What I laughingly call a “craft bin” at our house is in fact a tower of disaster: a bunch of stacking baskets (like these) that we got for free at the dump, filled to a teeter with the litter of a decade’s worth of “Just toss that in the craft bin.” Several half-used packages of card stock. Sheets of felt, partially cut into. Rubber stamps—where is the stamp pad? Stickers that came with charity pleas. A protractor that came in a kit of school supplies. Foam letters spilling out of a bag. Empty Play-Doh containers—what the heck? A package of beads, a package of jingle bells, a package of popsicle sticks. A bunch of craft books we always think someone will want to leaf through for ideas, but no one ever does. Clearly there needs to be a heavy cleaning-out, but this is the sort of area where as soon as I throw something away, a child wants it for a project.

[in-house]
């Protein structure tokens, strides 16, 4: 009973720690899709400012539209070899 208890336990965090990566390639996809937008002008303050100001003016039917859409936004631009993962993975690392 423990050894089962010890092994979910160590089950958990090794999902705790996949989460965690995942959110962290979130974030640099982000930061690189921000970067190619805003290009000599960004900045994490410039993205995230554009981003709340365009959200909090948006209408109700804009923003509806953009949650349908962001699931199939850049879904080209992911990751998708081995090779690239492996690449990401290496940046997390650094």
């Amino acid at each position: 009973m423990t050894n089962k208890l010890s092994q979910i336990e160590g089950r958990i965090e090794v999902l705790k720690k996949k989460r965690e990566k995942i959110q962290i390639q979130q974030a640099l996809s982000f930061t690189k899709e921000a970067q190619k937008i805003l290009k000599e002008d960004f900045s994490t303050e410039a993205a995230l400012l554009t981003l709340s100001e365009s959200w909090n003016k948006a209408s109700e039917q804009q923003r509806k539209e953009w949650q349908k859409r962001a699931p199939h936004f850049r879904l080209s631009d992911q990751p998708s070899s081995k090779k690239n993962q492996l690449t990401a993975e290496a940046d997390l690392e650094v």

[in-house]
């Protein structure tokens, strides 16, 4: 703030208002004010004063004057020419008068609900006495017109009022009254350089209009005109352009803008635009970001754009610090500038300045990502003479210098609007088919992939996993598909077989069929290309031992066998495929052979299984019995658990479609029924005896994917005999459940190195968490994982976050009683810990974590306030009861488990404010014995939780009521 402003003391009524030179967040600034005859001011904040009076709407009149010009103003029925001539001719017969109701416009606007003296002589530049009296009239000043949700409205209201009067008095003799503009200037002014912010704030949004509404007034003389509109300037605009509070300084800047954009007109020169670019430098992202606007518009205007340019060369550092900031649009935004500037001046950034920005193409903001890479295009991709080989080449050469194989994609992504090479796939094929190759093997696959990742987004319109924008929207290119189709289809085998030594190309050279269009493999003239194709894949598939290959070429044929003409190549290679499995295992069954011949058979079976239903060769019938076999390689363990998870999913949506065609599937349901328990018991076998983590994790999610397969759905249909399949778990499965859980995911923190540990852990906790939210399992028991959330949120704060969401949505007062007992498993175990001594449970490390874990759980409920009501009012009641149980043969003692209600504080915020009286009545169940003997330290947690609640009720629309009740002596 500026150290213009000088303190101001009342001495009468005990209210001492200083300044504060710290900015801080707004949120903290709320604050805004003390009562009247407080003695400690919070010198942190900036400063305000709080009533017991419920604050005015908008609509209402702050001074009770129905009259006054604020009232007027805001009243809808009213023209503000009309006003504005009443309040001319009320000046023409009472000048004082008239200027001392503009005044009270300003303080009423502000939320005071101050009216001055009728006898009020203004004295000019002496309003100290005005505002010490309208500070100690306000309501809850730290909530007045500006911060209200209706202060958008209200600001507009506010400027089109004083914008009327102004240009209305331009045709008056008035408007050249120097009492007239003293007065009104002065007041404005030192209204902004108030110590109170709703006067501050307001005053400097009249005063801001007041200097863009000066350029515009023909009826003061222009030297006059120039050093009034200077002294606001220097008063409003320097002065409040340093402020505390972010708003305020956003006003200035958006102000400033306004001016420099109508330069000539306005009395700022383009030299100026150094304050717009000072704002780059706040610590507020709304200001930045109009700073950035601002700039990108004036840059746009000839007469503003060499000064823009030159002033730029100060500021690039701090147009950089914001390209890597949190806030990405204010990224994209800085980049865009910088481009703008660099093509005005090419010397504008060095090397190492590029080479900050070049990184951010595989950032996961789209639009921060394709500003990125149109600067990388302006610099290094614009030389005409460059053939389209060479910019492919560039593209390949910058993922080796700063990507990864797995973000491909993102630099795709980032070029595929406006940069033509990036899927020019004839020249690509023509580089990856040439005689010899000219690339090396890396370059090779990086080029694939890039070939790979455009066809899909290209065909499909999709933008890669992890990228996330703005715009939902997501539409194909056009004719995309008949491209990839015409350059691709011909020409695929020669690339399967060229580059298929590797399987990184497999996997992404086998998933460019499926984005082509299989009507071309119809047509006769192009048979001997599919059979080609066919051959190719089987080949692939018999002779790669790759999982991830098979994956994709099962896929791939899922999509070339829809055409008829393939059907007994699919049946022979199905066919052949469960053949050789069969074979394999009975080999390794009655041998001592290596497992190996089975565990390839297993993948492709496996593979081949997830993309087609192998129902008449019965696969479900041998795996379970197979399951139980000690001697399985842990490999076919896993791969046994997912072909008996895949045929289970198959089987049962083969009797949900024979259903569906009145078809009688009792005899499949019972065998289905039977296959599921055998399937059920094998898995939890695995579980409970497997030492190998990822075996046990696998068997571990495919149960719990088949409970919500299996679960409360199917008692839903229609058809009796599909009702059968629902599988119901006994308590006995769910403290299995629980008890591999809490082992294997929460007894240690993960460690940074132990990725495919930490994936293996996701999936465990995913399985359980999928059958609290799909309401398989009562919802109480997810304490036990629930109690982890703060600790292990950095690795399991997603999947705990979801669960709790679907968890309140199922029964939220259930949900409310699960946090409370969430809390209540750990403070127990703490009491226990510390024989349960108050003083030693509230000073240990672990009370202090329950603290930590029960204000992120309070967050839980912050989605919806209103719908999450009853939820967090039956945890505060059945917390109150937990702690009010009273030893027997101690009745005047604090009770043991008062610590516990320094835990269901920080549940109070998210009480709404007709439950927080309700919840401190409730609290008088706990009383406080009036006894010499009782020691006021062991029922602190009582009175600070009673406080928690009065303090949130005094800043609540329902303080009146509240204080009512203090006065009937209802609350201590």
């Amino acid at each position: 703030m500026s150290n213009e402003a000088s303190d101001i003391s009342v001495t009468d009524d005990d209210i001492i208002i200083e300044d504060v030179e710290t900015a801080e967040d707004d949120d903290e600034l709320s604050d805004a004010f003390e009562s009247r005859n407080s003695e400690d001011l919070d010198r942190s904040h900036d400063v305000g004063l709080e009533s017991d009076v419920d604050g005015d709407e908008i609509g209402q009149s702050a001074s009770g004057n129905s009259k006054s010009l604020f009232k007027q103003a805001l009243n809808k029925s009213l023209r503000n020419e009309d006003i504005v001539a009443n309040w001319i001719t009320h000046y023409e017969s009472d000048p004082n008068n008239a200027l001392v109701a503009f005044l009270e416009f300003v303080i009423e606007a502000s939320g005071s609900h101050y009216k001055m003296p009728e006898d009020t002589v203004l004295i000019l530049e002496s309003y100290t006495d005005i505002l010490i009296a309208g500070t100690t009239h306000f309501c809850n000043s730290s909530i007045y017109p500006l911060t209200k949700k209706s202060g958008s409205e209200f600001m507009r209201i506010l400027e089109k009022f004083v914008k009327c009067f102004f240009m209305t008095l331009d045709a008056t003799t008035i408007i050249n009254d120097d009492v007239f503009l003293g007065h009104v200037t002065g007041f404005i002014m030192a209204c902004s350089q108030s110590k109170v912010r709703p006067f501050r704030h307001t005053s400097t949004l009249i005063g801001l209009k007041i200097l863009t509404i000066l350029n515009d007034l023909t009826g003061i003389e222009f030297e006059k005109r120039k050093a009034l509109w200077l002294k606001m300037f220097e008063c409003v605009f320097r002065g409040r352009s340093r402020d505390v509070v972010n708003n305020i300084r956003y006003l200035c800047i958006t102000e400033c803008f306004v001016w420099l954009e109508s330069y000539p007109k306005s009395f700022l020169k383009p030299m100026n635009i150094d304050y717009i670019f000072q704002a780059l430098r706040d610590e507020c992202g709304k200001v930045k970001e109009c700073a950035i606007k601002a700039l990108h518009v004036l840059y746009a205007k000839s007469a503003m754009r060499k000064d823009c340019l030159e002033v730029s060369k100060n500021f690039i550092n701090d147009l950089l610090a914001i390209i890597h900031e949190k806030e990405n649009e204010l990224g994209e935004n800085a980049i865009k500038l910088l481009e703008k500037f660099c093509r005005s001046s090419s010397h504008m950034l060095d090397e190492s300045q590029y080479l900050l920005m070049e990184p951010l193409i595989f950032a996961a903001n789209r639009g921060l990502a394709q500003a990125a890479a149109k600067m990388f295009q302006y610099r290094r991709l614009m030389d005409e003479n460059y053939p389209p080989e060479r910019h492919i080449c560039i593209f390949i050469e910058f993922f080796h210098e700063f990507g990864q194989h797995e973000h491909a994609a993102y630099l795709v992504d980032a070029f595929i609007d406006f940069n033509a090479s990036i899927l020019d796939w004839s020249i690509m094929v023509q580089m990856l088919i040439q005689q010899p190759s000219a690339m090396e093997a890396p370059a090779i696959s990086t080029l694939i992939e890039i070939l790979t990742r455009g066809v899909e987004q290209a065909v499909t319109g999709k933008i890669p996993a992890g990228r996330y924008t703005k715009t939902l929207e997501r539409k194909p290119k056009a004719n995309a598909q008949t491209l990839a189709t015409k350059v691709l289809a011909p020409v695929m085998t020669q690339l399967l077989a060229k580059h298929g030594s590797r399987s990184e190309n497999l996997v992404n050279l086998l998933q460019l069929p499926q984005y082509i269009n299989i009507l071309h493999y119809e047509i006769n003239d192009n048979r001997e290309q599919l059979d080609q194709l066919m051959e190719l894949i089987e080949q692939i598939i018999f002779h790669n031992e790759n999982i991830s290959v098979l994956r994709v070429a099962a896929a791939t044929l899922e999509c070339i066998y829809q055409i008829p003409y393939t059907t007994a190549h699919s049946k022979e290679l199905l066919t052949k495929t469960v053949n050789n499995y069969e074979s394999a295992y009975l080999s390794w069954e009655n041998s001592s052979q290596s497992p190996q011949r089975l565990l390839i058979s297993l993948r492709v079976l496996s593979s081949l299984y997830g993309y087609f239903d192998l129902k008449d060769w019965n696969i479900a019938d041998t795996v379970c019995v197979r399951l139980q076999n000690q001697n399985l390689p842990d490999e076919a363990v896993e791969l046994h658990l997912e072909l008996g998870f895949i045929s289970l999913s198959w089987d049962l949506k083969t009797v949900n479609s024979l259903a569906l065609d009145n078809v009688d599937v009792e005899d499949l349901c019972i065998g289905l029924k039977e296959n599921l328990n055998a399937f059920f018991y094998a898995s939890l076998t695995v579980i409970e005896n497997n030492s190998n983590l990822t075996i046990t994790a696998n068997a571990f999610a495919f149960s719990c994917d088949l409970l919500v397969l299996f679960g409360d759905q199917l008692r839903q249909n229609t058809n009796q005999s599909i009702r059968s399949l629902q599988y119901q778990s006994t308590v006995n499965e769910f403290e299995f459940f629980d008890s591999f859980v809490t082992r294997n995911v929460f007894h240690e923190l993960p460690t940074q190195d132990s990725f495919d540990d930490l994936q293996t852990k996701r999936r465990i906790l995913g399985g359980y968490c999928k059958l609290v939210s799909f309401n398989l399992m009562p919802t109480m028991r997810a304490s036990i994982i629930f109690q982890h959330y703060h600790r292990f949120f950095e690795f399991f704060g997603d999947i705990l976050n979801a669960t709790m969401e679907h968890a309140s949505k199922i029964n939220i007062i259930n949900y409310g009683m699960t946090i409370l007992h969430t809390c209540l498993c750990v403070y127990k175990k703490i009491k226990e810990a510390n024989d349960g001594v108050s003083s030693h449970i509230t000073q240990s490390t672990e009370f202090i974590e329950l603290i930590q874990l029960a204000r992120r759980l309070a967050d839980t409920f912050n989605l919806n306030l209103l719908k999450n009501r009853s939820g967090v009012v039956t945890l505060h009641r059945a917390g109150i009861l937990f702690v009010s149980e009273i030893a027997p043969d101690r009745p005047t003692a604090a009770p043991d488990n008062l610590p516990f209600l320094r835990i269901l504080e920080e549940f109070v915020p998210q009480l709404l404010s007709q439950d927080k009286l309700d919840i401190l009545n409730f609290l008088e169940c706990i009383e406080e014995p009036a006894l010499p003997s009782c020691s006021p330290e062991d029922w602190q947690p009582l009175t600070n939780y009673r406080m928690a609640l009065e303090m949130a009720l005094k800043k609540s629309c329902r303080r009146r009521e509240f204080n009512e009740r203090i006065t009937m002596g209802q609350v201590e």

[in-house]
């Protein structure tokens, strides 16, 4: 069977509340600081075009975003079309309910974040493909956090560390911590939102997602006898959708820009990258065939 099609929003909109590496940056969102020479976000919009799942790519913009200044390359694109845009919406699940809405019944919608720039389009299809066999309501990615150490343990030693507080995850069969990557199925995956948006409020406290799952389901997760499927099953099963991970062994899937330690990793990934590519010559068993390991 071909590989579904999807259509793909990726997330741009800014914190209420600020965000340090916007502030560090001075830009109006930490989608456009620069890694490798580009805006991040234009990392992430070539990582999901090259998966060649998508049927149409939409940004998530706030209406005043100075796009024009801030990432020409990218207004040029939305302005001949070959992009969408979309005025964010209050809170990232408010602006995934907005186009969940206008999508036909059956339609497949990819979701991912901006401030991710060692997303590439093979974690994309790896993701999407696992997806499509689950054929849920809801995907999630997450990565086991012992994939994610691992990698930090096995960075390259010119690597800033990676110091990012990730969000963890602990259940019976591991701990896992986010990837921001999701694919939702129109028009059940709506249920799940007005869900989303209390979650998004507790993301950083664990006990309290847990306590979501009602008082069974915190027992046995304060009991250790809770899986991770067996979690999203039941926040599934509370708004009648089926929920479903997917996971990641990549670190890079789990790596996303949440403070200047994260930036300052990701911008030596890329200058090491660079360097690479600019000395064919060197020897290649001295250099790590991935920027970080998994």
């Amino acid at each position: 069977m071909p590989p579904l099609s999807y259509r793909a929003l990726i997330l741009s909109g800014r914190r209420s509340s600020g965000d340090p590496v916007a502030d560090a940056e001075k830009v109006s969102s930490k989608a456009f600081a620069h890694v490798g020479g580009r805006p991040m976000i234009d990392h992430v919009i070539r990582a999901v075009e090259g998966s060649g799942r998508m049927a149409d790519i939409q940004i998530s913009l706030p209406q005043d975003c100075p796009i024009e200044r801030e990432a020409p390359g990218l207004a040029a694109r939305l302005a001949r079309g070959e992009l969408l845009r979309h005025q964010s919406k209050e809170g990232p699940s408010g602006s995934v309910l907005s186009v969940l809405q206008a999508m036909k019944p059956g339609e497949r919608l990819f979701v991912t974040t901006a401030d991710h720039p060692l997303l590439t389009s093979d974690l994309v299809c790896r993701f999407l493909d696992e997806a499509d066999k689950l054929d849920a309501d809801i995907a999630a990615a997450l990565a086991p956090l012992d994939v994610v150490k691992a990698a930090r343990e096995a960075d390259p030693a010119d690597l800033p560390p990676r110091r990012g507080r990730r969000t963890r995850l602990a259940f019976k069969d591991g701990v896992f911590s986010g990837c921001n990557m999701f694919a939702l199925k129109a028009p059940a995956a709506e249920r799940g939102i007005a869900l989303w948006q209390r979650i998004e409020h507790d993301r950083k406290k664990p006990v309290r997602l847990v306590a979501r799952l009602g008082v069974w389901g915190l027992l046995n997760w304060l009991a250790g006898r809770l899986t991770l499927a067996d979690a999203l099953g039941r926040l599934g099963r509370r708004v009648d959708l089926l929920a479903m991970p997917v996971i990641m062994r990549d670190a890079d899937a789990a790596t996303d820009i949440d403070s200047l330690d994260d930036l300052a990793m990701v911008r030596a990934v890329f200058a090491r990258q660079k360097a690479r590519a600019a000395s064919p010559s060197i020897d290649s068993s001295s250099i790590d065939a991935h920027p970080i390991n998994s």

Despite the oppressive nature of our own craft bins (and, as I know from babysitting and nannying, other people’s craft bins), craft supplies remains one of my favorite gifts for children’s parties. They’re the kind of gift that tends to pass parental inspection, even with all the things parents can object to (”girl” vs. “boy” toys, violent toys, toys that perpetuate beauty culture, toys from particular countries, princess toys, a certain brand of toys with an amusement-park tie-in, TV/movie-tie-in toys, “cheap plastic crap,” etc. etc. etc.), and in general they tend to be gifts that work no matter what the particular child is interested in: not every child likes crafts, of course, but statistically-speaking (and if you have to take a certain risk with the gift anyway), more of them like crafts than like, say, Bakugan.